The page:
[Intermission: Have I mentioned how much BETTER mayonnaise is in Japan? It doesn’t feel like I’m swallowing an oil slick, and it actually tastes GOOD. In America, I never was much of a mayonnaise fan, but in Japan, they put it on more than you would think. My second bento had mayonnaise all over the rice and chicken, and okonomiyaki also has mayonnaise on it. For me, this is still very strange. I mean, on the burger, it was fine. My thought is that mayonnaise belongs on a cheeseburger if you like that sort of thing. The problem is, I don’t think mayonnaise belongs on fried chicken, so when I eat o-bento with mayonnaise in it, it’s still a little strange for me. End intermission. Trust me… you’re going to need it for what’s coming.]
My friend from Gakuenmae and I decided we had had enough of Kobe and wanted to head home. There were, however, three problems with my brilliant plan:
- We had been walking around all day and, although we knew the name of the station, we couldn’t remember the name of the train line (note that I remember it now).
- We were running low on yen, but we had plenty to get home.
- The night before, I had five hours of sleep, and on five hours of sleep, I am even more useless than I usually am when it comes to navigating.
At the suggestion of someone who lives in the Kobe area, we hopped the JR line. The plan was to get off in Shin-Osaka or Osaka with our friend from Namba. Unfortunately, a cognitive break and a rather unfortunate miscommunication wound up with my friend and I missing both stops and winding up in the middle of nowhere. We had two options: either take the train to Kyoto, or turn around and go back. She opted for turning around, so we got off and ran (I mean ran… like, little child fleeing from a giant, vicious shika-monster ran) to catch the one that was already there… only to find out it was a local. By this point, I was in full panic mode, thinking about that 11:51 final train from Osaka, but I was still optimistic. Everything takes longer when you’re completely exhausted and in a state of mental disturbance. We made it back to Shin-Osaka and waited for the Midosuji line to take us to Namba, where we planned to hop the Kintetsu line back to our respective homes. The subway seemed to take forever, and the fare adjustment we had to pay for taking the train too far left me in a foul mood. But, we made it to Namba with 30 minutes to spare.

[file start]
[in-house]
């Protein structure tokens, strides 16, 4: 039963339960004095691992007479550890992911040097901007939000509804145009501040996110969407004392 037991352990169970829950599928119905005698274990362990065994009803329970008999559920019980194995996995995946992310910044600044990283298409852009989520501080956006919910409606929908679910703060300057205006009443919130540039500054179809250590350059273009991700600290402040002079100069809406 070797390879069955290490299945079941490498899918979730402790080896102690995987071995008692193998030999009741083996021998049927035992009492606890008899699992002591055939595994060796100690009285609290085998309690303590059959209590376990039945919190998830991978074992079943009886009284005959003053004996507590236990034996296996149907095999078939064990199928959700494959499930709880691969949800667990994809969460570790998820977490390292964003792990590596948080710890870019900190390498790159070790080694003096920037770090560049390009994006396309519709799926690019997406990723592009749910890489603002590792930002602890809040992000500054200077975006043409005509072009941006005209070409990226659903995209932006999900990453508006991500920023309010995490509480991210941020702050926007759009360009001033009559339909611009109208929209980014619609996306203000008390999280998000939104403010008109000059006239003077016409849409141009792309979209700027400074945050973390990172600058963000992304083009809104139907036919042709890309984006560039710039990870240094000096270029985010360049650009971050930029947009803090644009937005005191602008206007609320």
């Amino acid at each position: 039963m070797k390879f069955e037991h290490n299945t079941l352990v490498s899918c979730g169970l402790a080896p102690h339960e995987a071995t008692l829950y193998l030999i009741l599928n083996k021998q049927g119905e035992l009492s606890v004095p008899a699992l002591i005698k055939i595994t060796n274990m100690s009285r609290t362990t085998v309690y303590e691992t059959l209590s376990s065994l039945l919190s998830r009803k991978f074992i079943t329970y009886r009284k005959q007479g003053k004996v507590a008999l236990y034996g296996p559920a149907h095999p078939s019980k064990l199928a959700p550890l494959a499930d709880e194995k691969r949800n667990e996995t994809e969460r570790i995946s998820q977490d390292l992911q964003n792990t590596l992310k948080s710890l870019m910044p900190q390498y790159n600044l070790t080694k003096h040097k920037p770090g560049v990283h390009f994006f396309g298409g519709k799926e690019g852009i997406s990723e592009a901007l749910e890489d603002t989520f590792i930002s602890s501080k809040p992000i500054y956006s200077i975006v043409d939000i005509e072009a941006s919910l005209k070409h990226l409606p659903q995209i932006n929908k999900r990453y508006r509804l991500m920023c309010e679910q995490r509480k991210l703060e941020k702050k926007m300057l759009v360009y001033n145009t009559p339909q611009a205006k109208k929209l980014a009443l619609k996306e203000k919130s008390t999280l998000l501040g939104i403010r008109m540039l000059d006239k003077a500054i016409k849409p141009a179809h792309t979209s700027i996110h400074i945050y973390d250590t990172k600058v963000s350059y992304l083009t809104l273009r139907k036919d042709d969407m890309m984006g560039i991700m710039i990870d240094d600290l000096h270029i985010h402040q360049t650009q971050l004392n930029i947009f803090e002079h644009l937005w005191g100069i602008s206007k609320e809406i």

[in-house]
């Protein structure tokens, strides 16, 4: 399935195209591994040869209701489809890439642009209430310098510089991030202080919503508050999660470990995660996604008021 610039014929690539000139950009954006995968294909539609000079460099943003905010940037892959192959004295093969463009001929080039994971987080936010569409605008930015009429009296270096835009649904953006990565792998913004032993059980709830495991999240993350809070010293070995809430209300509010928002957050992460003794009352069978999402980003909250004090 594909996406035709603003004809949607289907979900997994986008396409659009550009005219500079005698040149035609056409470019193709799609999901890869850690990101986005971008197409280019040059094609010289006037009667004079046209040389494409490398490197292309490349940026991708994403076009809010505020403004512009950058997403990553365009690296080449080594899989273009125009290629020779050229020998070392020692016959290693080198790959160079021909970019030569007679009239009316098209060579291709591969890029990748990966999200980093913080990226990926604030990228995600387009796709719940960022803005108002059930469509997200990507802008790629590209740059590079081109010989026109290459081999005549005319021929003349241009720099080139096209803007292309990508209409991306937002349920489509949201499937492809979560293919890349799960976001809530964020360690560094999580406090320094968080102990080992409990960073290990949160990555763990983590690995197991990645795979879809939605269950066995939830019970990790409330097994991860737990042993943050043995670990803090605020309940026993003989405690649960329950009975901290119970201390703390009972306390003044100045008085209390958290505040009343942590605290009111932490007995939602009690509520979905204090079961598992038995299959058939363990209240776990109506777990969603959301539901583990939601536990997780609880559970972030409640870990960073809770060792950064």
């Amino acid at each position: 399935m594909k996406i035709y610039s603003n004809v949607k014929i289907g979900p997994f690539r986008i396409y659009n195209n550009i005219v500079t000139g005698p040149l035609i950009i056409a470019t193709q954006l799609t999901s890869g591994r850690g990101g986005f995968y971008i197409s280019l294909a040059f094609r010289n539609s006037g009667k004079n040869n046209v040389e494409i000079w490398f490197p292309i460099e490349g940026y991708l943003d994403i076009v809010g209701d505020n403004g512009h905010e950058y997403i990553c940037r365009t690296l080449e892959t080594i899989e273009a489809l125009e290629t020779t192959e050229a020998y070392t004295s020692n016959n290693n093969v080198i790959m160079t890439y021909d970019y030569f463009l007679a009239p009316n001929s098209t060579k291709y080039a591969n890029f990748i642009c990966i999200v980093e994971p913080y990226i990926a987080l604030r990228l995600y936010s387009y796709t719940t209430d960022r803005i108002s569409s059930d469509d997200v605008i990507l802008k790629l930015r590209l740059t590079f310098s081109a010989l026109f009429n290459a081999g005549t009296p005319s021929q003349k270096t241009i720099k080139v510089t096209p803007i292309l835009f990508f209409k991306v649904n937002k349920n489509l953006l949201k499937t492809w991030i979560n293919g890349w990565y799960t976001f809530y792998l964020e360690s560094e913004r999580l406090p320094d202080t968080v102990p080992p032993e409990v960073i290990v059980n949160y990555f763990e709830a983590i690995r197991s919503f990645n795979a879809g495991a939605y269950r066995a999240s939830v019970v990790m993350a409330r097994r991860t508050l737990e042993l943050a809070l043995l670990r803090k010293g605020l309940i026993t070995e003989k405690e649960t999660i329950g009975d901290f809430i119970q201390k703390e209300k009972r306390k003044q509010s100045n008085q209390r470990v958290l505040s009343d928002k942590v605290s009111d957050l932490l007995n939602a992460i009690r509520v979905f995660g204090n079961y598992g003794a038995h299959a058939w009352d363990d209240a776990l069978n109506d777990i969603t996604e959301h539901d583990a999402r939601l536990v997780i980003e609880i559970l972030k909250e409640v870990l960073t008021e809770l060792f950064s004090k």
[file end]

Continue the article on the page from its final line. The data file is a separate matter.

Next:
By this point, fatigue made me impatient. I just wanted to get back to Nara so I could sleep. I saw there was a rapid express line leaving Osaka soon and raced down the stairs. This is how the line of reasoning went:
- P1: This train is facing the direction opposite that which the Nara train usually faces.
- P2: This train says it’s going to Nara.
- P2A: This train is going to Nara.
- P2B: This train might be lying. Trains like. People lie. Words lie. I’ve read plenty of books. It could be a lie.
- C: Shut the hell up, paranoia… this train is going to Shika-Shika-Nara!
The thoughts only took a split second. This is how the conversation went.
- Me: This train is leaving for Nara!
- Caroline: But it’s facing the other way!
- Me: But it says it’s going to Nara!
One leap later…
One leap and two seconds later, I turned around to see the doors closing and Caroline still standing on the platform. And it’s about this time when P2B returns with a vengeance. I envision myself winding up in a different Nara, not being able to sleep in a hotel. An English-speaking woman reassured me that the train was going to Nara, but the first stop was somewhere in Osaka, and by that point, my adrenaline kicked fully in. She got off a few stops before the last one and reassured me that the train was going to Nara, but by that point, it was too late. Cue panic attack number 2 in Japan. The whole time I was sobbing quietly and shaking, I just kept thinking… “And all the people left on the train think I’m some stupid-ass gaijin who can’t hold herself together…” To my relief, I heard the word “Nara” overhead and climbed off, but by that point, I was so exhausted, so disoriented, that when I came up from underground, nothing felt like the Nara I left behind.
Not more than 24 hours later, I was reaping the consequences of my lack of sleep…